"I suppose the above show that I have had the enviable position of experience in both mathematics and programming, and guessed that many others would get 20/20".
As Ronald mentioned above he was referred to
the Programming Contest by Michael J. Dinneen from the Department of
Computer Science at the University of Auckland.
Michael says,"I teach here at the University of Auckland and organize the local programming contests (NZ and ACM), where I met Ronald who started competing in the High School level and now at our top University level. We are all very proud of Ronald's achievement and recognize his potential as a top-notch problem solver and programmer".
Chris is 24 years old and working on his Ph.D. in Computer Science at Brown University, Rhode Island, USA specializing in programming languages.
He was referred to the Programming Contest by Maurice Herlihy who is a professor of Computer Science at Brown University. Professor Herlihy’s research areas include multiprocessor synchronization and distributed computing.
Chris says, "I've always had a love for learning new languages, ever since my dad taught me BASIC as a wee lad. Prior to the contest I had never written a line of APL, so it proved to be a great learning experience for me.This was a fun and educational contest. Thank you for running it!"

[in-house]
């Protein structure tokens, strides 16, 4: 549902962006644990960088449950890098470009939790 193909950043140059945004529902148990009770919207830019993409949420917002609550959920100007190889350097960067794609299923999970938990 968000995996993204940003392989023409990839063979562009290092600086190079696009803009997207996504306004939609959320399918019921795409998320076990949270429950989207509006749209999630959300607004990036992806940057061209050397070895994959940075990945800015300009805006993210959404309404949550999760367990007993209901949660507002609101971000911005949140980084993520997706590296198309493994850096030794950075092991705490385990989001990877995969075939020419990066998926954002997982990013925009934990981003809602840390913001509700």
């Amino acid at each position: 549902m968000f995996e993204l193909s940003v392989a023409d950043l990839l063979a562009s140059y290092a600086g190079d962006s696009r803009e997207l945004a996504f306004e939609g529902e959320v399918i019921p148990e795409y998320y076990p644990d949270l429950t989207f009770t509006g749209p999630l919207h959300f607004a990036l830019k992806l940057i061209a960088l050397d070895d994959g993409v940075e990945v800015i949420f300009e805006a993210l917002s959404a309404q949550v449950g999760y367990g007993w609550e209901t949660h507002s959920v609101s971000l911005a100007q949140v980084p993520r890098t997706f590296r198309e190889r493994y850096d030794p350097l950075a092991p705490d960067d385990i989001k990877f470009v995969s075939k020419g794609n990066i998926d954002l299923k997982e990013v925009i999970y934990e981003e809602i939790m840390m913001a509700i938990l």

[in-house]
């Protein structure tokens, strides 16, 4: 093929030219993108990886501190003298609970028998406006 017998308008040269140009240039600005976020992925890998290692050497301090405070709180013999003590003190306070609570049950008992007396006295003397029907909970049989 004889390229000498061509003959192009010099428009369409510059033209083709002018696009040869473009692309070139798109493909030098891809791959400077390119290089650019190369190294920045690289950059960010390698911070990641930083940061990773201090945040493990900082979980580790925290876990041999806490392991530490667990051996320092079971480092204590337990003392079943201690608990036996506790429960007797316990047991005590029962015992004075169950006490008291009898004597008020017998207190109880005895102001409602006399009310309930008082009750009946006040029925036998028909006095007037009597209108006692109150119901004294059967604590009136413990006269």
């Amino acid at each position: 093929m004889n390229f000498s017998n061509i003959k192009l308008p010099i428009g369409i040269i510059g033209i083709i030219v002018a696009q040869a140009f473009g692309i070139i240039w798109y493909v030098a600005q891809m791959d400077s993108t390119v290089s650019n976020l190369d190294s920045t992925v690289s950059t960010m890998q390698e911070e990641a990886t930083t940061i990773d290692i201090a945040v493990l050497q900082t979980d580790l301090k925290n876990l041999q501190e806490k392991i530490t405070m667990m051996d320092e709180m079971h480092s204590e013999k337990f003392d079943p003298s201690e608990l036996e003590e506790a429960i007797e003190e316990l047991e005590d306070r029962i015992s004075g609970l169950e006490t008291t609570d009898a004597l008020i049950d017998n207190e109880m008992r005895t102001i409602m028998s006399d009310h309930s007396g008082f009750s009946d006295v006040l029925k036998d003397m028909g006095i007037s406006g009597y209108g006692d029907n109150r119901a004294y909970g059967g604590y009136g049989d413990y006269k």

He continues, "Prof Herlihy is perhaps best known for his work on transactional memory, which he introduced with J. Eliot B. Moss in 1993. He's also the recipient of the 2003 Dijkstra prize and the 2004 Gödel prize, and is an ACM Fellow. I highly recommend his multiprocessor synchronization course".
Maks is a 26-year-old Computer Science student from the Netherlands, with a primarily imperative programming background (C and C++). He also has an interest in alternative programming paradigms.
Maks says, "In an attempt to explore what appeared to be an interesting and quite unique environment I had applied for a Dyalog educational licence a few years ago, but lacking a concrete goal to work towards I didn't get very far. However, I did end up on the Dyalog mailing list, which is where I read the contest announcement".
"Programming contests have always interested me (and I have participated in several) so this was the perfect opportunity for me to revisit APL. I installed the latest version of Dyalog and by working through the Project Euler problems I gained some experience in solving this type of problems using APL. By the end I felt that I had learned so much that I went back and rewrote almost everything, to arrive at what I hoped would be properly structured and polished solutions".
"My overall experience with the Dyalog development environment was quite enjoyable, and I found APL to be a very capable language; I hope I will be able to use it again in the future".